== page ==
The Borlaug Global Rust Initiative (BGRI) has achieved much in the last decade through its mission to reduce the world’s vulnerability to stem, yellow, and leaf rusts of wheat. It has brought people together in meetings like this, facilitated sustainable international partnerships to contain the threat of wheat rusts, and enhanced world productivity to withstand global threats to food security. We are incredibly lucky to have so many people here, with diverse nationalities, scientific backgrounds, genders, and ages.
Many presenters here are PhD students, with some of the posters having undergraduates as the lead author. Several people have commented on how differently this group looks compared to the original group 10 years ago. In fact, this year we had 333 participants from 51 countries, including 108 women. In the first BGRI conference in 2010, there were 178 participants, about 36 of whom were women. It is to everyone’s credit how this group has expanded so extensively.
However, the size of this group is evidence that the problem of rust has not gone away. As Dr. Borlaug famously said, “rust never sleeps.” Anna Berlin of the Swedish University of Agricultural Sciences reported on the apparent re-emergence of stem rust on wheat in Sweden. The last decade has presented challenges such as the emergence of new rust races, various biotic and abiotic stresses, and an increasingly erratic climate. Challenges have also come in the form of political circumstances and funding uncertainties. This was most apparent in Dr. Mahmoud el Solh’s talk about the dramatic civil unrest in Syria when he described relocating the International Center for Agricultural Research in the Dry Areas (ICARDA) and its gene bank, between 2012-16.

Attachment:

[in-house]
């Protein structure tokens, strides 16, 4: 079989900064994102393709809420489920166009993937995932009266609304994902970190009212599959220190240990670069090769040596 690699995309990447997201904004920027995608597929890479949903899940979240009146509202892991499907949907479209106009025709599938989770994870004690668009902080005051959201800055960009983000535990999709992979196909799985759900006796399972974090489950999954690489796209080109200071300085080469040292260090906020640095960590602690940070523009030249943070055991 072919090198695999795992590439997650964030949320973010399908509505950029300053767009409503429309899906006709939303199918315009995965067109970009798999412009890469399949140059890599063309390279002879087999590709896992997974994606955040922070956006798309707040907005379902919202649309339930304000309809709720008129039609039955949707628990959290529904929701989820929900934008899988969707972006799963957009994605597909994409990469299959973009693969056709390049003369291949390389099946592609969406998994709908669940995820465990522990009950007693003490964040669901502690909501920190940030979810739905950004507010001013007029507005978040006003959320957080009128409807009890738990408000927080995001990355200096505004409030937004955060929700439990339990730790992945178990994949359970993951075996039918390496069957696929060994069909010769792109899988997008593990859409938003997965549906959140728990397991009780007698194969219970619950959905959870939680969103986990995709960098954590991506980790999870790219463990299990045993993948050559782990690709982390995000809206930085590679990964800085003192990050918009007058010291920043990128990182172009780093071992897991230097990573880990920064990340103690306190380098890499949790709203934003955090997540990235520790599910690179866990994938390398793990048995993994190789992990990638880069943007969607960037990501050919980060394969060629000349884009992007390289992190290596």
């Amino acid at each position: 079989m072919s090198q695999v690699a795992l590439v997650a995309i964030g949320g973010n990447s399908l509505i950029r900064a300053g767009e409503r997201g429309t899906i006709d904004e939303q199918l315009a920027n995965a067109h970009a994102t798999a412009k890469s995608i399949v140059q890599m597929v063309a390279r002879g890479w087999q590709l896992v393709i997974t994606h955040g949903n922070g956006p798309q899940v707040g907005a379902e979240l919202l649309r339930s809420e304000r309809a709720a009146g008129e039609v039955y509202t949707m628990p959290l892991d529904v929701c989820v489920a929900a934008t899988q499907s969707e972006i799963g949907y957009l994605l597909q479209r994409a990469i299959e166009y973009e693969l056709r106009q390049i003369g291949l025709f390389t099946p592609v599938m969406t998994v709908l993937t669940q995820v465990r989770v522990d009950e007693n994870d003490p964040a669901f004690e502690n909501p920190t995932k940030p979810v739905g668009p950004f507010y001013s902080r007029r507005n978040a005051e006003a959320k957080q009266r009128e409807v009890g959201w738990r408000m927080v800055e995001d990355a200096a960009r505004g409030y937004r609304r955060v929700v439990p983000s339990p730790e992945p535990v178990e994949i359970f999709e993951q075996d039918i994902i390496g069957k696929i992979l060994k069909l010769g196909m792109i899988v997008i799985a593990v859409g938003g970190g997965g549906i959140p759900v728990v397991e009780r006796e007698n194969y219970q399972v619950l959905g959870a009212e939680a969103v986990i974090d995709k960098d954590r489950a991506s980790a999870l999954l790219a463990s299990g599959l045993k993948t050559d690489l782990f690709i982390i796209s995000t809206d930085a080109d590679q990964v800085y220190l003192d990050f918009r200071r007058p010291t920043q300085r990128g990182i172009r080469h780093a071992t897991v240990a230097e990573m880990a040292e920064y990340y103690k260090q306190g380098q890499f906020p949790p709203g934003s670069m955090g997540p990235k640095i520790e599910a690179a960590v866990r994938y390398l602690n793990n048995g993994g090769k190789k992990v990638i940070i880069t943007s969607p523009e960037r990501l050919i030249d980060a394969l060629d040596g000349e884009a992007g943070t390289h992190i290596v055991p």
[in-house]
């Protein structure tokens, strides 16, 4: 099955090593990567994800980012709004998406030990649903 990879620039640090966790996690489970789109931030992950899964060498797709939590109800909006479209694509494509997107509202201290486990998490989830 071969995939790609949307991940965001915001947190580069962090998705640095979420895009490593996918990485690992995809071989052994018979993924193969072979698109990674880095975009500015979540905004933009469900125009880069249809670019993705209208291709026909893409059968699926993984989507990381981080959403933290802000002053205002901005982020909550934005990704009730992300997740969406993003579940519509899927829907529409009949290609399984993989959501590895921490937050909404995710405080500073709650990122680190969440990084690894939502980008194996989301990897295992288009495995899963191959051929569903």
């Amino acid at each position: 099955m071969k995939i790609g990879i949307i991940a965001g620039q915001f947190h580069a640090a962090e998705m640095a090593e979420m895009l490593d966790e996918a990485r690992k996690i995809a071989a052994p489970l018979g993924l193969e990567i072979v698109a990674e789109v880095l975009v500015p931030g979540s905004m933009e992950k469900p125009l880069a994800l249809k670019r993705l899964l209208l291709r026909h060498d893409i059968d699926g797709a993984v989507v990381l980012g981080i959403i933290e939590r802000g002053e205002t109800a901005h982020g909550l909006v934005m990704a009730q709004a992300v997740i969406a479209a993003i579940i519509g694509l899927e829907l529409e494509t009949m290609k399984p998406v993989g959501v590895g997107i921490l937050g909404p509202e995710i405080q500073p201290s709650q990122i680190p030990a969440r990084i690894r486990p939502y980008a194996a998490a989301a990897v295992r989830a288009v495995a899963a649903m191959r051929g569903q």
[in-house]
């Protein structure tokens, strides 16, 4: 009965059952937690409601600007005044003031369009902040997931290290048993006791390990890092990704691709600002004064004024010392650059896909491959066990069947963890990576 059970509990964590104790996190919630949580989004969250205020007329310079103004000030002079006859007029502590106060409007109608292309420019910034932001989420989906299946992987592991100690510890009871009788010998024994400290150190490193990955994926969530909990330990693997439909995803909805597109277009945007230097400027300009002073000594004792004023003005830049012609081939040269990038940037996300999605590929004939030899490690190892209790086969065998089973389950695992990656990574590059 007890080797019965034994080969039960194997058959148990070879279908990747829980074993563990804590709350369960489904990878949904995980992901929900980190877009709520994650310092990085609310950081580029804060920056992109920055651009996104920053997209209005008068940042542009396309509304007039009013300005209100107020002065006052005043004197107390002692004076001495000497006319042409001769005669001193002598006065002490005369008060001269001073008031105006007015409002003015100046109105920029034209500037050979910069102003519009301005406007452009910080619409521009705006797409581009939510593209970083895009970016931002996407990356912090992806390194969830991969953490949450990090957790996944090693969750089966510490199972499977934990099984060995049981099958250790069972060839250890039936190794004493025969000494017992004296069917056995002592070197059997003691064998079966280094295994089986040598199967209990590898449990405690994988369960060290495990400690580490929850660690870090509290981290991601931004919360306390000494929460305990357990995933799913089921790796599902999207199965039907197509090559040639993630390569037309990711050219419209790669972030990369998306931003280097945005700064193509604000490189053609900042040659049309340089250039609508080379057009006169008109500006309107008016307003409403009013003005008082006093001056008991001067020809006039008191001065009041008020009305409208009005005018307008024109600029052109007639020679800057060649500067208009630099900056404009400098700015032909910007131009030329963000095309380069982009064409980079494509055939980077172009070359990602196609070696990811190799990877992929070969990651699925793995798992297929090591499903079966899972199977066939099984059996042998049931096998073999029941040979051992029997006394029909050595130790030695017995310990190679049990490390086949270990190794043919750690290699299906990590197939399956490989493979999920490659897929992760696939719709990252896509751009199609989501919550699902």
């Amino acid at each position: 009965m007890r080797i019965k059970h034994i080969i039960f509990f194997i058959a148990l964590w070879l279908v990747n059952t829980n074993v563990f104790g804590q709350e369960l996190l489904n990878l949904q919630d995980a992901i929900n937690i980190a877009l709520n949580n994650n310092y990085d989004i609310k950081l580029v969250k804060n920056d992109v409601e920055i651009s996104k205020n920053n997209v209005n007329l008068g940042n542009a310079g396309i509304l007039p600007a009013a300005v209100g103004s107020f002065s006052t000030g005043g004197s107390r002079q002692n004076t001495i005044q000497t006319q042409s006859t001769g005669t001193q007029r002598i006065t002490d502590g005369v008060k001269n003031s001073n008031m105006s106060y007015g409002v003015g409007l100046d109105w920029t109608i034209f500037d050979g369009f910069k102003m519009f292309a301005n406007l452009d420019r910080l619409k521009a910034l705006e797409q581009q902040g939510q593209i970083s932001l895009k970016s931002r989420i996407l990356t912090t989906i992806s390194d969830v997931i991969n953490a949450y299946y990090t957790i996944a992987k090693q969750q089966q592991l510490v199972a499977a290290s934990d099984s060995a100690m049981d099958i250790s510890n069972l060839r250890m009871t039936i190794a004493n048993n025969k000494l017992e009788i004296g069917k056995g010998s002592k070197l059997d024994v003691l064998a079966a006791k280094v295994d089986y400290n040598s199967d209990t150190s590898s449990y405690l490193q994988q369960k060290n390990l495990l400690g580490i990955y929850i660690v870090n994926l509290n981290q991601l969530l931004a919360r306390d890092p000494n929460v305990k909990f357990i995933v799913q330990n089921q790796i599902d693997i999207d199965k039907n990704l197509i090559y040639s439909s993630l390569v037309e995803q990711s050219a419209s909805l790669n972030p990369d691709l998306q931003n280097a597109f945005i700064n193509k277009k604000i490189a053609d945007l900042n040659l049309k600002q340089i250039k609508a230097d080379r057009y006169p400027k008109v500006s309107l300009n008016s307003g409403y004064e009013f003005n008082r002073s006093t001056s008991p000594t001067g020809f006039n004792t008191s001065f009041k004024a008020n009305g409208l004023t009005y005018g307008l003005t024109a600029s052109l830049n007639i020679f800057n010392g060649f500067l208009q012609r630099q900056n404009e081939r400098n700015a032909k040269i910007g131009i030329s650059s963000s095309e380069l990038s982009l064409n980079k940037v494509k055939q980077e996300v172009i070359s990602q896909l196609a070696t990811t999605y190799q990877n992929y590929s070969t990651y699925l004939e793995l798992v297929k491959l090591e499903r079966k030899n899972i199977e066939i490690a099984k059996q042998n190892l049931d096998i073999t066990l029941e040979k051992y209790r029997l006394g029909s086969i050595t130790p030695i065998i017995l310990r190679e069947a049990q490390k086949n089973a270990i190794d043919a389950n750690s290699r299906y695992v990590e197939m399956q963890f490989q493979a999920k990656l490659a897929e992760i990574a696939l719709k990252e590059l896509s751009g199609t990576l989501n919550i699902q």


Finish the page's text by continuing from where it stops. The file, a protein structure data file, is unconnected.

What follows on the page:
Furthermore, rust does not respect geographic borders. Mogens Hovmøller, from Aarhus University, showed how recent intercontinental spreads of yellow rust are causing new epidemics, with big problems in North and East Africa, and South America, among others. We also heard reports of yellow rust infections on (non-inoculated) spreader rows in Ecuador from Charlie Barnes, of the National Institute of Agricultural Research.
New races of stem rust are also emerging. Whereas we used to focus on Ug99 or Digalu, this changed around 2013. Stem rust populations are very diverse; it’s now possible to detect eight or nine races in a sample from a single field. New virulence is emerging, and several races are causing big problems across many regions worldwide. In Siberia, for example, there has been a gradual increase of stem rust incidence in the last 5-7 years, and 90 percent of the varieties grown there are highly susceptible. We need good varieties to protect against these new races. Where resistant varieties are available, faster seed multiplication and adoption is required.
Dhouha Kthiri of the University of Saskatchewan warned us that the emergence of new leaf rust races is causing problems for durum production in the Canadian prairies. This is particularly important given Canada’s role as the world’s leading producer and exporter of durum wheat. She highlighted that there are fewer resistance genes identified in durum wheat than in bread wheat, and that virulence to one of the most popular Lr resistance genes has been detected. Kthiri is using KASP markers to genotype F8 recombinant inbred lines and develop linkage maps for Lr genes.
Marco Maccaferri from the University of Bologna talked about the work of his team on durum wheat and how, in collaboration with Kansas State University, he has successfully developed the Svevo-Whole-Genome Radiation Hybrid panel, the first of its kind. Meanwhile Sisay Alemu and his team, from the Ethiopian Institute of Agricultural Research, aimed to identify new sources of yellow rust resistance for durum wheat in Ethiopia, identifying a single significant Yr locus in Ethiopian landraces by phenotyping 300 landraces and released cultivars.